Dentists can end toothless nightmares
A dental health charity has urged the public to pay heed to your dreams by looking after your teeth.
The most common anxiety dreams we ever have involve the disturbing experience of teeth falling out, or of having crooked, rotting or crumbling teeth, the significance of dreams about tooth loss has been subject to centuries of study and interpretation.
Most of our dental nightmares are frequently associated with personal anxieties or subconscious concerns.
Menopausal women, for example, have been found to dream frequently about tooth loss, and such dreams have also been associated with financial worries.
Our oral health is a vital indicator of our overall well-being, so for those who’ve experienced nightmares about missing molars, the British Dental Health Foundation urges the UK public not to ignore their fears or phobias about the dentist’s chair.
The National Dental Helpline (0845 063 1188) deal with calls from people suffering from dental phobias, and can provide confidential advice and information. A free leaflet entitled ‘My Fear of the Dentist’ is also available.
Foundation chief executive, Dr. Nigel Carter, said: “Don’t ignore any warning signs or concerns you have about your teeth – make an appointment to visit your dentist as soon as possible when signs of gum disease such as loose teeth or regular infections are present.
‘It’s important that people learn to overcome their fears. A visit to the dentist could save their life. Fear of the dentist can have tragic consequences for individuals, but their experience is unnecessary.’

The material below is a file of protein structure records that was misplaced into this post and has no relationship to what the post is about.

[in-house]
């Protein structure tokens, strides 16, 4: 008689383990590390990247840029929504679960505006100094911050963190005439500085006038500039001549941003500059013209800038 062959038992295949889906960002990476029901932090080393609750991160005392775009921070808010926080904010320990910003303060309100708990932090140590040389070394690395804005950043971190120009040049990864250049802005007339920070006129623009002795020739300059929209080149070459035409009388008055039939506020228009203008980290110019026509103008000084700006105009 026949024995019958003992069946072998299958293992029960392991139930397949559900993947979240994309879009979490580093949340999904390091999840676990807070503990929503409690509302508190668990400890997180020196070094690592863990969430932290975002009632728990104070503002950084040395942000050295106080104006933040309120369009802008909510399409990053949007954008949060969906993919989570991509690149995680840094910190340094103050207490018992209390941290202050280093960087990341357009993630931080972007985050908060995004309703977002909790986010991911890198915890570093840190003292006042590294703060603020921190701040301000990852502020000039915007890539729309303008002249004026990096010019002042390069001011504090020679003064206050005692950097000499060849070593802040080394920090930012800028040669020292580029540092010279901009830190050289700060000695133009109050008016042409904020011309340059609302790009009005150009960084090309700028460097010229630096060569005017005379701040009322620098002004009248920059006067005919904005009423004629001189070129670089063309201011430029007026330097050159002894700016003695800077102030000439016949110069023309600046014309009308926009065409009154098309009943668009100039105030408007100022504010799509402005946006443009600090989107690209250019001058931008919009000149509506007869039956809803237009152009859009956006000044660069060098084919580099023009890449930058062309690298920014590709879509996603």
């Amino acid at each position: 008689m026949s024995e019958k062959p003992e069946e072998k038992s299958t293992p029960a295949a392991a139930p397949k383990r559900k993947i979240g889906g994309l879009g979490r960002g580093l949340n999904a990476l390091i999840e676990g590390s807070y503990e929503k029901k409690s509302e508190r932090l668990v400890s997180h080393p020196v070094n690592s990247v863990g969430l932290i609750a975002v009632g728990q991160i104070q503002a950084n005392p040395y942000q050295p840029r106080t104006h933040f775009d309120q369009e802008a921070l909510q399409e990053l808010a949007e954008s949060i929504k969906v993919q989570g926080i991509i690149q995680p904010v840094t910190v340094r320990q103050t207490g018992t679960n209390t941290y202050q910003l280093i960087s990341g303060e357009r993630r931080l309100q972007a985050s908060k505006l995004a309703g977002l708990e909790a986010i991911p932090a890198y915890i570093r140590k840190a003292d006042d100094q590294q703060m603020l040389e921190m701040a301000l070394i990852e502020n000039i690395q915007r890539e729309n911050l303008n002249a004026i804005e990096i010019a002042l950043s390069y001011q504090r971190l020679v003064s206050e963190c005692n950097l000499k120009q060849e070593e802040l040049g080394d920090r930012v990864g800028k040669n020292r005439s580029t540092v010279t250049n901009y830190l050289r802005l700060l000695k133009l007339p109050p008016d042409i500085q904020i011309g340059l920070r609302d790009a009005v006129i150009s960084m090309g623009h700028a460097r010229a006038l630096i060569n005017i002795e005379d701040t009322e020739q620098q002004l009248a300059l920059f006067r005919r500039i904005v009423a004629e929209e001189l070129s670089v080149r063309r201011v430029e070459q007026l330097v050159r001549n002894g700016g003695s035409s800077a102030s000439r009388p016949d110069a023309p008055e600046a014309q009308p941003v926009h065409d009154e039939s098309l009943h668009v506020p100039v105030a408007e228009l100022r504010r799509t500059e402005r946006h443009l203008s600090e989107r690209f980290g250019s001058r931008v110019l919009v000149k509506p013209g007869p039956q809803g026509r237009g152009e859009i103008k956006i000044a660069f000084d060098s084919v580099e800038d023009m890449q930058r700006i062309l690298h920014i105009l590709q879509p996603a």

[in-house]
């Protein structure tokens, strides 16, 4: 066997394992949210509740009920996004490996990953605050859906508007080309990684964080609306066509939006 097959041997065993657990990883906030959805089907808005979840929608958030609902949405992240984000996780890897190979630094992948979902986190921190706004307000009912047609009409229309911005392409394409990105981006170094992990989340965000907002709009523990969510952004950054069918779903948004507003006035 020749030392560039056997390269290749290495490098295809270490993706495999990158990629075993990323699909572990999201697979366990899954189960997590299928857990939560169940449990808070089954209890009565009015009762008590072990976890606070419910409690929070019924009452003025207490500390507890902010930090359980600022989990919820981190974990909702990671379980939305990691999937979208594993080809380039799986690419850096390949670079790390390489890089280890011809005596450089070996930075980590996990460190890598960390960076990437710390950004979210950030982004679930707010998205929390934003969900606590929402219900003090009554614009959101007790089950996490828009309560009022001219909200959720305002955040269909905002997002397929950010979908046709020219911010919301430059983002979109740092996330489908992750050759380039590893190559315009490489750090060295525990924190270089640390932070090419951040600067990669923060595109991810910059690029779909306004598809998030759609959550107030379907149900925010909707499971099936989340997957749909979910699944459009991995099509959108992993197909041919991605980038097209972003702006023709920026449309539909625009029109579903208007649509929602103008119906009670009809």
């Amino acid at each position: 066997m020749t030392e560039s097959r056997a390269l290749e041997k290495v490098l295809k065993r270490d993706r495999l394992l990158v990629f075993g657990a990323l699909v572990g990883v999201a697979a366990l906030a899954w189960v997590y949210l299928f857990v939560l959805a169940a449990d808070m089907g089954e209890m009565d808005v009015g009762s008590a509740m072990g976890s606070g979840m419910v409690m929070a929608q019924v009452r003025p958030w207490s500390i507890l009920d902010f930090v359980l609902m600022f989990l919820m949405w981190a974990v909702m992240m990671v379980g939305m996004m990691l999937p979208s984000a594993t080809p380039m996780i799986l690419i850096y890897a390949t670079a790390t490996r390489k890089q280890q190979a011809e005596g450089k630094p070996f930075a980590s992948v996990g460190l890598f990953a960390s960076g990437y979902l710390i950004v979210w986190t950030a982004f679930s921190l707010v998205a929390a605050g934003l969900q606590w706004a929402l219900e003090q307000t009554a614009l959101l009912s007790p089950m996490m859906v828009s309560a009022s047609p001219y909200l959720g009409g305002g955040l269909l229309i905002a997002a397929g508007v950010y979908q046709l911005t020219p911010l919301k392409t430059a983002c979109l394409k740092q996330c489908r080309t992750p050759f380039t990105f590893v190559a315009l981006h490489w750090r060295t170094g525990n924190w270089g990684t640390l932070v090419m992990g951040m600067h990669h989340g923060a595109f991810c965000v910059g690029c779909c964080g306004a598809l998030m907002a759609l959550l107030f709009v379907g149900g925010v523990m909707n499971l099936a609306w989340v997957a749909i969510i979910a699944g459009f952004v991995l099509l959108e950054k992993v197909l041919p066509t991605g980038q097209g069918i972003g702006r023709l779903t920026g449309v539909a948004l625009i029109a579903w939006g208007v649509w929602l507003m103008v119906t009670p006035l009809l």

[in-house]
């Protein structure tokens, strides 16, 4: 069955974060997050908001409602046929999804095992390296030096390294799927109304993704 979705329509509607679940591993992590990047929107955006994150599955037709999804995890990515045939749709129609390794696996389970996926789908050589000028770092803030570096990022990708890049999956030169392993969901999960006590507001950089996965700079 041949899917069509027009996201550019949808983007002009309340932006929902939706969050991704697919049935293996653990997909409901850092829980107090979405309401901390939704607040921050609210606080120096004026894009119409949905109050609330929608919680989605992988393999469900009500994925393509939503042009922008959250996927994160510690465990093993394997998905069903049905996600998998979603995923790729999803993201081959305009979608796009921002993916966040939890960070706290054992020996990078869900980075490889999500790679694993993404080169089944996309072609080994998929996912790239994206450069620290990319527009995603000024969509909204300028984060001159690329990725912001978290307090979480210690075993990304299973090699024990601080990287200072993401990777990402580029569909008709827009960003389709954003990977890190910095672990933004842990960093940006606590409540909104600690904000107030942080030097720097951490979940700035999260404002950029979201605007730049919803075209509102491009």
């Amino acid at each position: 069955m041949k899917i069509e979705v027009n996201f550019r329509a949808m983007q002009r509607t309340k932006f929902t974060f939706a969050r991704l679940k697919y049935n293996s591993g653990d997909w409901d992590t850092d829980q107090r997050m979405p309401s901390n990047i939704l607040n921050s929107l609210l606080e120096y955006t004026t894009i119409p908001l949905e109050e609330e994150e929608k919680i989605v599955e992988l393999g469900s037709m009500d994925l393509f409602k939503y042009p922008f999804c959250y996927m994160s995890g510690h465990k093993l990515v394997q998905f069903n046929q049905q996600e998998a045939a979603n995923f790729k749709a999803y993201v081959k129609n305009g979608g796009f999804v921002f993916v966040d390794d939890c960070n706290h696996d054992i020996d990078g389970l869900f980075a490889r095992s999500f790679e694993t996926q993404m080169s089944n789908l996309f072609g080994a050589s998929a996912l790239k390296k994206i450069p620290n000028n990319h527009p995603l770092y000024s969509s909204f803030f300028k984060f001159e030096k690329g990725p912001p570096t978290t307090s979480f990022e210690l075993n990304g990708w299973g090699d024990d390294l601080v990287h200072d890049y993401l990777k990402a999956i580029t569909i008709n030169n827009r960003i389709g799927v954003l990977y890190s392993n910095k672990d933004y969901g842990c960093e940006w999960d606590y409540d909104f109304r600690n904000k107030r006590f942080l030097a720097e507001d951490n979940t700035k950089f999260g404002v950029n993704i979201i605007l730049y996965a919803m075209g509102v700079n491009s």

During their ‘Teeth4Life’ campaign, set to run between 16 May and 16 June this year, the Foundation will emphasise the importance of not simply retaining teeth for life but that looking after your teeth hugely influences the quality of your life.
Observing the campaign’s other positive oral health messages of undertaking regular dental visits, maintaining a twice-daily teeth brushing routine with fluoride toothpaste and cutting down on how often you have sugary foods and drinks can also make a positive difference.
Dr Carter added: ‘Healthy teeth play an important role in helping to convey an attractive image in our modern society, where appearance and personal presentation is often important.
‘All dentists now have training to help them deal with patients’ fears, and there are many practices up and down the country which specialise in helping patients with this problem. During a check–up, a dentist is able to identify many conditions including mouth cancer, which kills one person every five hours in the UK.’